Bison Tales blog moderator David Repka of Bison Financial Group in St. Petersburg, FL was selected by real estate master marketer Cody Sperber as one of the “Top 75 Real Estate People to Connect with on LinkedIn”.

To connect with David on LinkedIn visit his profile at: www.linkedin.com/in/davidrepka

The entire list can be downloaded from the box.net widget on this site.

By Mark Heschmeyer on CoStar

Fundamentals in U.S. office markets appear to have stabilized and are headed toward an expected recovery, according to CoStar Group in its The State of the U.S. Office Market: Mid-Year 2010 Review & Forecast.

In its detailed quarterly analysis of the U.S. office market, CoStar Group confirmed positive net absorption for the quarter and office vacancy rates that appear to have peaked and are no longer rising.

“As we anticipated two quarters ago, it now appears we have hit the bottom of the market in terms of vacancy and that is critical here in this business,” said Andrew Florance, CEO of CoStar. “The fact that we are clearly showing some sort of bottom and we don’t have a significant increase in vacancy this quarter is very positive news.”

In presenting the latest findings based on CoStar’s research, Florance sought to dispel confusion over the office market’s performance that may have resulted from conflicting media reports.

[BLOGGER COMMENT: In an earlier post this blogger noted the fact that Florida office assets are now trading for substantially below replacement cost. My conclusion is that this appears to be an outstanding entry point for investors that have been on the sidelines waiting for a buy signal.]

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Tampa Bay Sale TrAs the price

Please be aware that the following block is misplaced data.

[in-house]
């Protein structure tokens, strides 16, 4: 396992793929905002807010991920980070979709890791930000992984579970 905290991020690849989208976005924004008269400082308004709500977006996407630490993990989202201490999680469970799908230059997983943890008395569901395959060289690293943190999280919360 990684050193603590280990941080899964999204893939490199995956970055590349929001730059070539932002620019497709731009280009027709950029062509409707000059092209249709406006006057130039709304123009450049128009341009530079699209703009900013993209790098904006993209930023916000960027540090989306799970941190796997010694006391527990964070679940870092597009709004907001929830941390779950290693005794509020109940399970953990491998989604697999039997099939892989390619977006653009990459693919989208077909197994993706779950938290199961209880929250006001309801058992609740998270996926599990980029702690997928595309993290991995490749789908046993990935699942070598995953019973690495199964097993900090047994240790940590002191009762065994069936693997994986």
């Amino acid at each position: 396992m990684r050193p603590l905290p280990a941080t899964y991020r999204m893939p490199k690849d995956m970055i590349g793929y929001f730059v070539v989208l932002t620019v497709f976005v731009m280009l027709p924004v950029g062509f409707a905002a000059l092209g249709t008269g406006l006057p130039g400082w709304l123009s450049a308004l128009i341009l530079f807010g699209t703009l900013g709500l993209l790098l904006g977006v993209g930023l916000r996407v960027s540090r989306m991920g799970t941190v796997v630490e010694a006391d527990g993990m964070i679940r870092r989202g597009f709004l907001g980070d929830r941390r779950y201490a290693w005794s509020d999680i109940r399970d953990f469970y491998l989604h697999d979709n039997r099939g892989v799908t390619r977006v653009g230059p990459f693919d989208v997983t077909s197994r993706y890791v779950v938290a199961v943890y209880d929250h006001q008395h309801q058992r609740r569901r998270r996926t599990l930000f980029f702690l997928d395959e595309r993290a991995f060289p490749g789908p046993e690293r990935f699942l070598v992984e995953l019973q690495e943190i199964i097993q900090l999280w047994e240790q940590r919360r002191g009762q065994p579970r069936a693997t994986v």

[BLOGGER QUESTION]

Is it time to call a buying signal for office properties in Florida now that the acquisition price has dipped under the replacement cost? Or are office investors trying to catch a falling knife?

Just as commercial real estate is starting to recover… Congress plans to drive a stake through its heart and raise income taxes from 15% capital gains rate to 35% ordinary income rate. Tell your U.S. Senators about the unintended consequences associated with the carried interest proposal.  Please call 202-224-3121 and ask to be connected to your Senators’ offices.  Visit http://lac.icsc.org/icsc/dbq/officials/ to look up your Senators.

Key Points:

  • The tax increase on carried interest proposed in the tax extenders package will have serious unintended consequences to local communities.
  • This proposal would be the largest tax increase on real estate since the 1986 Tax Reform Act.
  • This tax increase is likely to hurt economic redevelopment and job creation in our most economically deprived communities because it captures real estate development.
  • While the original target was private equity and hedge fund managers, this proposal will disproportionately impact the real estate industry because it will increase the tax on the general partner’s share of profits in a real estate partnership.
  • Unlike hedge fund and private equity firms, carried interest in real estate deals is not simply compensation for services.  Rather, it is the return for taking on the tremendous risks and liabilities associated with real estate development projects, such as environmental concerns, lawsuits, operational shortfalls, construction delays and loan guaranties.